Build Systems that Drive Business
30–31 Oct 2018: Training
31 Oct–2 Nov 2018: Tutorials & Conference
London, UK

Architecting for TV

15:4016:20 Friday, 2 November 2018
Systems Engineering and Architecture
Location: Blenheim Room - Palace Suite
Secondary topics:  Systems Architecture & Infrastructure
Average rating: **...
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Prerequisite knowledge

  • A basic understanding of modern web standards

What you'll learn

  • Explore the platform and multitenancy approaches the BBC took when evolving its systems
  • Understand how smart TV platforms work

Description

iPlayer on TV launched 10 years ago and has grown from small numbers to being the largest iPlayer platform. iPlayer’s success led to other BBC apps, and as smart TV capabilities have improved, so has the scope and ambition of the BBC’s interactive TV experiences.

TV application development comes with a wide variety of challenges. David Buckhurst and Ross Wilson explore the evolution of the BBC’s TV application architecture, from the early days courting different native technologies to the development of an open source library and standards-based platform that supports multiple BBC applications across thousands of TVs. Today the BBC supports multiple applications across thousands of different televisions, set-top boxes, and game consoles, but it has been a challenge getting there.

David and Ross explain how the BBC brought 14 different codebases and its complex, client-side applications together into a single runtime, consolidating the architecture and eventually moving to a hybrid application driven by server-side rendering while retaining the feel of a client-side application. They also detail how the BBC evolved its approach to testing, moving from six-month release gaps to multiple releases per day, challenging its thinking continually in an effort to move faster and innovate continually.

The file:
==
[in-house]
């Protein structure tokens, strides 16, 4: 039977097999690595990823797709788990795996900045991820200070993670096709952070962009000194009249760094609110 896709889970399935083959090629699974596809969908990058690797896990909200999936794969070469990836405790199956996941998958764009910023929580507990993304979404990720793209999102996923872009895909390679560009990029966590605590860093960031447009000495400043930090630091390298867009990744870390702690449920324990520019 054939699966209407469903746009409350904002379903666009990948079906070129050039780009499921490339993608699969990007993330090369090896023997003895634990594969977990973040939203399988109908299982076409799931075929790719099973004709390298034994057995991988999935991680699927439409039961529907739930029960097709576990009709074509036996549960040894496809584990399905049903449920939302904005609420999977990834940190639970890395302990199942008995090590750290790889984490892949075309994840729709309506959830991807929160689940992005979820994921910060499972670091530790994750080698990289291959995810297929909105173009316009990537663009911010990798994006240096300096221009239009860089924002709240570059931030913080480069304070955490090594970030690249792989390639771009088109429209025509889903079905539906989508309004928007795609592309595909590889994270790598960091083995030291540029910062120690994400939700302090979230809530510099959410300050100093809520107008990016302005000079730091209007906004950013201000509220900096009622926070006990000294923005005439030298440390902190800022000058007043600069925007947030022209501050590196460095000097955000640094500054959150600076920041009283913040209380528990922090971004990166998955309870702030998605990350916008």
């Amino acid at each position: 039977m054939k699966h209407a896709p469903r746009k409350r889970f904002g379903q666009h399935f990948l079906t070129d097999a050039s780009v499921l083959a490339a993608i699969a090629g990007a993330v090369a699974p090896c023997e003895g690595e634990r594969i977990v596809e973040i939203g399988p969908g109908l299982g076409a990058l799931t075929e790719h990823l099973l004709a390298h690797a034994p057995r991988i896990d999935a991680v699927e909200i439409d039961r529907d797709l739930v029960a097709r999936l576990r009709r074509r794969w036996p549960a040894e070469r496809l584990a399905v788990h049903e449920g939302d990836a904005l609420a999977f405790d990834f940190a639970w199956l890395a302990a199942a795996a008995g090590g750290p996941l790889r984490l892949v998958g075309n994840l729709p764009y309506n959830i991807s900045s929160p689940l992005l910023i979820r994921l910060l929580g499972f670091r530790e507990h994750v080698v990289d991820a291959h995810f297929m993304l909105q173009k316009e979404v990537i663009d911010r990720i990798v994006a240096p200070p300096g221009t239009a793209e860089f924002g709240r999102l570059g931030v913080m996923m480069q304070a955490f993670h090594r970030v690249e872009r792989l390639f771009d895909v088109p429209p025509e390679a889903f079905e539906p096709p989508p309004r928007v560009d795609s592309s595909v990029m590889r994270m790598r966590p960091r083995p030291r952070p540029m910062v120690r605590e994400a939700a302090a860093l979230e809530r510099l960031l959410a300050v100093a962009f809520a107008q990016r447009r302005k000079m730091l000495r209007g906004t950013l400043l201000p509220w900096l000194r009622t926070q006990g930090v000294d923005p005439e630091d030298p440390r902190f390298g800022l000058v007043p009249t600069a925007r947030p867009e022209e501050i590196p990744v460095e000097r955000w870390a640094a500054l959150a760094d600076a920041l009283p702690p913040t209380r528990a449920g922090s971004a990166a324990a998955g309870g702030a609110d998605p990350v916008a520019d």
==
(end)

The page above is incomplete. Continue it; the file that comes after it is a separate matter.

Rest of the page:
Photo of David Buckhurst

David Buckhurst

BBC

David Buckhurst is an engineering manager at the BBC, where he looks after the teams who develop interactive TV applications such as iPlayer and Red Button. David has a long history of working with complex device-based challenges. He has been a vocal advocate of automated testing for years, having really seen the value of automation while developing emulator technology such as Apple’s Rosetta. More recently, he led the development of Hive CI, the BBC’s device testing cloud, and adopted an open development approach that has made many of the BBC’s testing tools available open source.

Photo of Ross Wilson

Ross Wilson

BBC

Ross Wilson is a senior software engineer at the BBC building connected TV experiences for products like iPlayer, News, Sport, and Red Button. Ross has helped the BBC develop a powerful platform to deliver applications to thousands of varied devices, a technical transformation that supports millions of audience experiences each day. More recently, Ross has been leading the adoption of modern technologies and tooling to allow the teams to continue to offer a flexible, powerful solution to the organization.